Damn, if that Sam isn’t a poet! I had always wanted to shoot the meltdown sequence in Stop Motion. I think Sam’s idea was a deflating clothing and smoke effect, sort of fast. As it was, that short paragraph took two FX guys three months to create and film.

In Sam’s super 8-movie experience, he was always focused on telling stories and I was obsessed with animating stuff trying to be Harryhausen Jr. or O’Brien 2. It was more my area of interest and experience so I had to sell Sam on the idea of Stop Motion. As an example of what I had in mind for the meltdown I discussed with Sam, the animated Morlock that decomposes rapidly as Rod Taylor escapes in time in George Pal’s “The Time Machine.” Sam had seen my super 8 stop motion films at some of our film festivals at his and Rob’s M.S.U. apartment

I finally convinced Sam I could do it in clay animation and got the go-ahead. I did eight drawings to represent the meltdown action, which Sam saw and liked. I was going to need a cameraman and fortunately, Sam and Rob knew the perfect guy in Bart Pierce. Not only an experienced cinematographer but an animator as well. Not to mention he worked at Producers Color Service in Detroit so we could get our film back quickly. Sam got us together. We met when Bart picked me up in his van as I had a pickup shots shoot to do with Sam and crew north of Lansing, Michigan and this would give us a chance to get acquainted. This was in the early summer of 1980. Bart and I hit it off really well, as we both loved the original “King Kong” and all things Harryhausen and Danforth. That was until it came to how to approach the meltdown sequence. I wanted to do animation, but as much as Bart loved to stop motion he felt that with all the new advances in make-up effects like the work of Dick Smith, Rick Baker, and Rob Bottin audiences might might not go for it.

TOM: Also there was concern that it does not look like “bad” animation. As I recall Bart and I was having a loud disagreement as to whether it was Stop Motion. No. Live action, Stop Motion, etc. when it dawned on me to use split screens and combine Stop Motion and live action. Lots of Goo and hair dropping off as a supernatural rotting of “Evil Dead” flesh via stop motion. Just like the Reese’s Piece commercial and everybody was happy. All this was in front of Sam and the cast and crew on the pick up shoot. We had everybody’s attention. Just like the Reese’s Piece commercial and everybody was happy. All this was in front of Sam and the cast and crew on the pickup shoot. We had everybody’s attention. But as soon as it clicked, we were all buddies again. We both cared about what we were doing and wanted this to be powerful, serving the audience as well as kick-starting our SPFX careers. Bart and I both enjoyed the technical challenge of the sequence and quickly became good friends.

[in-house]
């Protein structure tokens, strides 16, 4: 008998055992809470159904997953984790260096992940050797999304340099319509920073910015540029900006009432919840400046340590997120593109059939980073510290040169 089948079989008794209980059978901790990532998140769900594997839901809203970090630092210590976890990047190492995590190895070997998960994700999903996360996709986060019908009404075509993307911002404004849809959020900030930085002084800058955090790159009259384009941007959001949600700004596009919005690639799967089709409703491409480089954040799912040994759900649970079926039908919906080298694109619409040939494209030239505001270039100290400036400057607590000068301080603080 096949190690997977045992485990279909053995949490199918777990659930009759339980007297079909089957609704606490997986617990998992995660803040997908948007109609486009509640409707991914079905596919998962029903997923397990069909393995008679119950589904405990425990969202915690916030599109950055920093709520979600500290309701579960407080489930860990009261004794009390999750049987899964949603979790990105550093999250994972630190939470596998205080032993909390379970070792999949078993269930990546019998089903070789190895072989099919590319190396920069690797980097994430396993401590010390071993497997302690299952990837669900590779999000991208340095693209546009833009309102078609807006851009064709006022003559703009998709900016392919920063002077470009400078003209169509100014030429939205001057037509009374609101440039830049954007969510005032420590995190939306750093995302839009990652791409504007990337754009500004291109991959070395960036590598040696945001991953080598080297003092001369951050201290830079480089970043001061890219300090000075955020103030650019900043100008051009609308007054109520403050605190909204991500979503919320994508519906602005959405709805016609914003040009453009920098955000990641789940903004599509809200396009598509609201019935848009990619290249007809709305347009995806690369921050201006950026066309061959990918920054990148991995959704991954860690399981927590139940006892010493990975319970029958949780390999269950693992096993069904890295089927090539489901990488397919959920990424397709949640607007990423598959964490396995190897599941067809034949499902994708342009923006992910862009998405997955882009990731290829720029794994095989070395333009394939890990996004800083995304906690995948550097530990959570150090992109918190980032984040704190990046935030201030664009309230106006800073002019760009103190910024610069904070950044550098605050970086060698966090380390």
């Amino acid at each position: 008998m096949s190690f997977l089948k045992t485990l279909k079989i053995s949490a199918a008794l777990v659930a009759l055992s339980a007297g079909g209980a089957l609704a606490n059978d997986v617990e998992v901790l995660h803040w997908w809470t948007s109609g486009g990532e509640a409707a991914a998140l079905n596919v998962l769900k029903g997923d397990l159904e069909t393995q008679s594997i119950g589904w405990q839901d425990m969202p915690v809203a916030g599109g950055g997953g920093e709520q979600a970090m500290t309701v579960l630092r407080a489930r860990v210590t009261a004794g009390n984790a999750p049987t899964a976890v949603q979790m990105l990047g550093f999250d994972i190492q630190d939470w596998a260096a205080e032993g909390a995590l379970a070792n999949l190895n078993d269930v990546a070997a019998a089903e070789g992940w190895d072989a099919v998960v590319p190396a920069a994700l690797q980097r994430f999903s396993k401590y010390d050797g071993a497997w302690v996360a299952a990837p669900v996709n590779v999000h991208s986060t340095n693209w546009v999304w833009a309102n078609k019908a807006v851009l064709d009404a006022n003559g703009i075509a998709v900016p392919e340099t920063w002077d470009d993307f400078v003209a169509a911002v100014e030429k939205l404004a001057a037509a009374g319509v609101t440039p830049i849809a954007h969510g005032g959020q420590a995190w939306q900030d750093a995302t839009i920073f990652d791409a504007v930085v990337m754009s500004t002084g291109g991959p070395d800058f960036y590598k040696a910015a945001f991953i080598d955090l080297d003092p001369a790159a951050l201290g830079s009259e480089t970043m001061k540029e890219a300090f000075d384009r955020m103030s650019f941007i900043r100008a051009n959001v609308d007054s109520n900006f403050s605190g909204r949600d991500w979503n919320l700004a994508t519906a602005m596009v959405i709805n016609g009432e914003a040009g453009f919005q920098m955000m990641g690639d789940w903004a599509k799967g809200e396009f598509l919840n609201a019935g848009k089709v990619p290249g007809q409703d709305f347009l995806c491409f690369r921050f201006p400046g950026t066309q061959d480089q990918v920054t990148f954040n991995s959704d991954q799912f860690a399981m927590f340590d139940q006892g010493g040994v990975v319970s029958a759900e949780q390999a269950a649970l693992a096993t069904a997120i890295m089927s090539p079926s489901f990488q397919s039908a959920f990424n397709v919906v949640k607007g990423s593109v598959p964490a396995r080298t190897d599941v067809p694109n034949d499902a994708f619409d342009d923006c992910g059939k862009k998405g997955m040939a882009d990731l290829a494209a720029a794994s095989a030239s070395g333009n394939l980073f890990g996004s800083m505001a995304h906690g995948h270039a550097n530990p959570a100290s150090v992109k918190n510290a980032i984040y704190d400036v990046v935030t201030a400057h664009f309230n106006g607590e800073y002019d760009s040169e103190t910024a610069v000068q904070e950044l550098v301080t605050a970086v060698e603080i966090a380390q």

In the first week in Aug. 1980, I had to leave my wife Penny again, living away an average of six days a week, enjoying a cot in the basement at Bart Pierce’s home. Bart and I were in sync and having a blast developing the meltdown. Sam and Rob were away in New York in the post, so Bart and I started our planning in Detroit. We expanded the sequence from the eight original drawings to about thirty storyboards that I drew. We had control over the action and camera movement, lighting, and the solutions to the SPFX. That’s why it works, we’re left alone and allowed to go nuts. Later Sam added some inspired close-ups of Bruce and viola! Genius.

I had previously commuted to Bart’s Basement studio and we shot a test of the Animation/Split screen effect, which was incredibly gross and a smashing success. At the same time, we shot a bit of film to project onto Bruce before the projector explodes in the basement in “Evil Dead.” I poured the fake blood onto a whiteboard and Bart shot it. So with lots of confidence, we plunged ahead. Soon we were able to keep working on the meltdown animation with bile tubes, falling hair, live-action arms, critters and such until we had a sequence. There are at least two shots that Bart and I did that were excised as too gross.

Too bad because they were the most complicated. There are photos that I shot during the meltdown production
that Ren. Pics. should have, that shows the behind-the-scenes stuff I shot. Speaking of photos there was a great loss of the photographs I took during the making of “The Evil Dead,” nine rolls of 36 exposures, everything going on during my seven weeks. The production, the effects, the sets, the actors, Rob and Sam at work, the crew, at rest, at dinner, in makeup, fricking everything I could shoot, I shot. The only problem was that I couldn’t afford that much film on my salary so Ren. Pics. paid for the film. The deal was I’d shoot them using my camera and could buy a copy when they were developed.

However as show business goes, my photo documentary of the production was left for the summer in the trunk of some executive’s car, undeveloped. So that, upon processing, they had a large but fruitless processing bill. Sigh…all that work, all those publicity photos, lost. I’m gonna be sick!